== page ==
Mutualism (biology)

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Mutualism or mutualistic symbiosis describes in ecology an interrelation between living beings of two species , from which both partners benefit in contrast to competition or predator-prey relationship . In US-American literature, the word mutualism is used synonymously with the German term symbiosis in the narrow sense, while the word symbiosis - in contrast to the German term symbiosis - is used for any coexistence of living beings of different species. Some authors differentiate between a symbiotic mutualism, in which both partners live together spatially, and a non-symbiotic mutualism, (e.g. in zoogamy or zoochory ), in which the symbiotic partners only meet sporadically.

Various mathematical models are used in biology to describe and analyze mutualistically organized ecological relationships. Such models differ, among other things, according to whether they describe the temporal dynamics of mutually interacting populations in a rather short (ecological) or a rather long (evolutionary) period. A particularly simple model, popular because of its broad applicability, can be written for mutualisms of two species in the form of ordinary differential equations : N 1 and N 2 denote the population densities of two species in a mutualistic relationship, r 1 and r 2 intrinsic growth constants, K 1 and K 2 capacities as well as b 12 and b 21 positive interaction coefficients, which indicate the strength of the mutualistic relationship, one obtains:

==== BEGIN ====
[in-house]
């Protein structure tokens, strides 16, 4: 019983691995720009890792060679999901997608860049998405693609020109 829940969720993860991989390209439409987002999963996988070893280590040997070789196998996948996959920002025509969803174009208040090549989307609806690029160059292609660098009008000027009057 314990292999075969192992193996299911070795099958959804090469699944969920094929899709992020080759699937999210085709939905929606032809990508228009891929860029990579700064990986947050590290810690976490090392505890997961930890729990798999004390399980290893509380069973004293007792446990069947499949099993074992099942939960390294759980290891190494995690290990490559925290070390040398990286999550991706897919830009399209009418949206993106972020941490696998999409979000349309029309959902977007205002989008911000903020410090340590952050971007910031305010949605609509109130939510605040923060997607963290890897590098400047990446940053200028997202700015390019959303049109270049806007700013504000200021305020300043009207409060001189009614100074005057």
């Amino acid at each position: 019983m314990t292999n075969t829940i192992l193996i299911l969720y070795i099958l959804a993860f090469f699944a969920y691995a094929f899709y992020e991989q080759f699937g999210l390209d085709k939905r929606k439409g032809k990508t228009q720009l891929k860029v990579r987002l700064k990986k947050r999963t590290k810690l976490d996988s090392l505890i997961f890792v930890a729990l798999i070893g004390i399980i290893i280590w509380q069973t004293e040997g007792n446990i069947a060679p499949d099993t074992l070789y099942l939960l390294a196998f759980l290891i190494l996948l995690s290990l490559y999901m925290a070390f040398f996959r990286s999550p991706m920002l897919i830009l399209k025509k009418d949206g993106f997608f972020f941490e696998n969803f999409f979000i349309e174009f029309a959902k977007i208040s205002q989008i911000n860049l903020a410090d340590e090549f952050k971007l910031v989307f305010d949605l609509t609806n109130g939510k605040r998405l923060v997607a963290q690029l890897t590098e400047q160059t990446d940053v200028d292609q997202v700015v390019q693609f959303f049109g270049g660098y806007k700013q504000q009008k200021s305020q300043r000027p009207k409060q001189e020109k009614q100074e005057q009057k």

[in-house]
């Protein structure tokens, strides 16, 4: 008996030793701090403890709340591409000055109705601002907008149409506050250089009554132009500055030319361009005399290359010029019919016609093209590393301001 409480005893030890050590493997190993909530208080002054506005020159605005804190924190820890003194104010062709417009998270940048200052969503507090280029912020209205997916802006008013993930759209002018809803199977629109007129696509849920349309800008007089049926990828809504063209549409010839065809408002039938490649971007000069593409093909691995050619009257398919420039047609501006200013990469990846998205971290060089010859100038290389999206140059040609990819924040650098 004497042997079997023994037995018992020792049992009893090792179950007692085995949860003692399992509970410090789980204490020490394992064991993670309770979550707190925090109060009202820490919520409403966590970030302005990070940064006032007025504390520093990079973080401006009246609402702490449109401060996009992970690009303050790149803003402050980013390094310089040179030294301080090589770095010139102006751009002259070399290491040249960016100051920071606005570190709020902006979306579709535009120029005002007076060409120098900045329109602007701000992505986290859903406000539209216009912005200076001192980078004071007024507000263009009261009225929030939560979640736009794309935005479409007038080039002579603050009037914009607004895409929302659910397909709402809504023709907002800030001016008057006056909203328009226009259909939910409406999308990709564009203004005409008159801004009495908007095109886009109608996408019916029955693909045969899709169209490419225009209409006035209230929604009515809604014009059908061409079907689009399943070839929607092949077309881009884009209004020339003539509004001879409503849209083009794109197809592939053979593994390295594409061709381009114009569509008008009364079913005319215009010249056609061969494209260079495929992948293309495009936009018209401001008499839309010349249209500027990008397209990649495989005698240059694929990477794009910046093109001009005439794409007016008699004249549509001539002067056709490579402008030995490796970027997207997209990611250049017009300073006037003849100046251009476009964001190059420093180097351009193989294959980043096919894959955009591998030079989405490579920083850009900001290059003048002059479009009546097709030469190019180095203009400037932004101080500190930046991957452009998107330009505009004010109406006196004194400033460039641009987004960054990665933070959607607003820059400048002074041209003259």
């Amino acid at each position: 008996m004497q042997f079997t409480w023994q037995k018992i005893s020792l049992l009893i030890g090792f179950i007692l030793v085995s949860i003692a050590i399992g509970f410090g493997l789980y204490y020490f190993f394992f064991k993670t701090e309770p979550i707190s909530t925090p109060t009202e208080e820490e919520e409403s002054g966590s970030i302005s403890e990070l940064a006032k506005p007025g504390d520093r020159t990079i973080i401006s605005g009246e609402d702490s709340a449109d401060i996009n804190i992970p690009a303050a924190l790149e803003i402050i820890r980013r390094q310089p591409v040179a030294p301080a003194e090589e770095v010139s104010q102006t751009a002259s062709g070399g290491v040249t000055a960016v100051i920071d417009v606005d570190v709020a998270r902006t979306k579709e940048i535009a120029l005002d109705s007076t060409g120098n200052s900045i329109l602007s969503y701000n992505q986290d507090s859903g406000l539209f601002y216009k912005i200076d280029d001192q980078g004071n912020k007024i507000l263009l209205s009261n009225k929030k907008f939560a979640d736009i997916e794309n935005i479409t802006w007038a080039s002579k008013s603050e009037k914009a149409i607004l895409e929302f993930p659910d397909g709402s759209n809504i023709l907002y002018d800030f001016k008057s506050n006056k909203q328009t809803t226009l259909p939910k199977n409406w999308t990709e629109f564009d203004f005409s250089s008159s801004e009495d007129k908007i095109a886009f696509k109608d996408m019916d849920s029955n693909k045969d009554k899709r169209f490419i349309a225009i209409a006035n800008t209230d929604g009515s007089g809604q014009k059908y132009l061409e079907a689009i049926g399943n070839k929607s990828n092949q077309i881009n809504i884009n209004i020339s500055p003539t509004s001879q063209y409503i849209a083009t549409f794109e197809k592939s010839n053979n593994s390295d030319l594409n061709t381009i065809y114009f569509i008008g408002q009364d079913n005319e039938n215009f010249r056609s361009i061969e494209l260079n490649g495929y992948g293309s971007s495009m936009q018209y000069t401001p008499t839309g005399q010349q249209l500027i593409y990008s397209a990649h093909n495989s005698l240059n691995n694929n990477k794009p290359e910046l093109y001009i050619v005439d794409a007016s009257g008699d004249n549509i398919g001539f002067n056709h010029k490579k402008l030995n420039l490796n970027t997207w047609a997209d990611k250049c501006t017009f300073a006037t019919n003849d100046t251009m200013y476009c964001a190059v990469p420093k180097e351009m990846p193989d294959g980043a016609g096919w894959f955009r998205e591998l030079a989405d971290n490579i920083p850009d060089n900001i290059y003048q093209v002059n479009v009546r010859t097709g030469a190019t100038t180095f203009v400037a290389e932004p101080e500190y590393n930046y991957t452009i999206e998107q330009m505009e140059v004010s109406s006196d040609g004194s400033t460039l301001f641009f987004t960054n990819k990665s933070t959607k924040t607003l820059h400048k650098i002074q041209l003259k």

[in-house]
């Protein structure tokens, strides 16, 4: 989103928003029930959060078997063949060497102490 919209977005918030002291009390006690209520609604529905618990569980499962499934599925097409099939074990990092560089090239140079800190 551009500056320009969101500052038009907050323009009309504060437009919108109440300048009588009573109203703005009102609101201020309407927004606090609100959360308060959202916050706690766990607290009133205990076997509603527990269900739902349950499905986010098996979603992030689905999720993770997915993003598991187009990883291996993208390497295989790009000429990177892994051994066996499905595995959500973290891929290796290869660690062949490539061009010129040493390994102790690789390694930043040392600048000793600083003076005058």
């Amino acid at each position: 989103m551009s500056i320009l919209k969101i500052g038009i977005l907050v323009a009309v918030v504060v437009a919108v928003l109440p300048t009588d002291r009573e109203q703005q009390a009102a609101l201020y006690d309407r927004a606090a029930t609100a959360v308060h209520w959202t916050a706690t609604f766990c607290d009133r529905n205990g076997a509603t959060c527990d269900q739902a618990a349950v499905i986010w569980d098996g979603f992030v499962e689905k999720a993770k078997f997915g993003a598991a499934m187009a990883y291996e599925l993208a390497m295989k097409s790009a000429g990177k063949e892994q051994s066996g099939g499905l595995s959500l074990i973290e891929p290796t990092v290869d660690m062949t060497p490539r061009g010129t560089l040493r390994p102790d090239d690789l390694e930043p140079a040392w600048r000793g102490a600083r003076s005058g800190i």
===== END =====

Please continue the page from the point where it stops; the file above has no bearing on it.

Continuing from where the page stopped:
This type of model is a direct generalization of the logistic differential equation to the situation of two interacting populations. Mutualisms are given in this or a similar form in many textbooks on theoretical biology (see literature).


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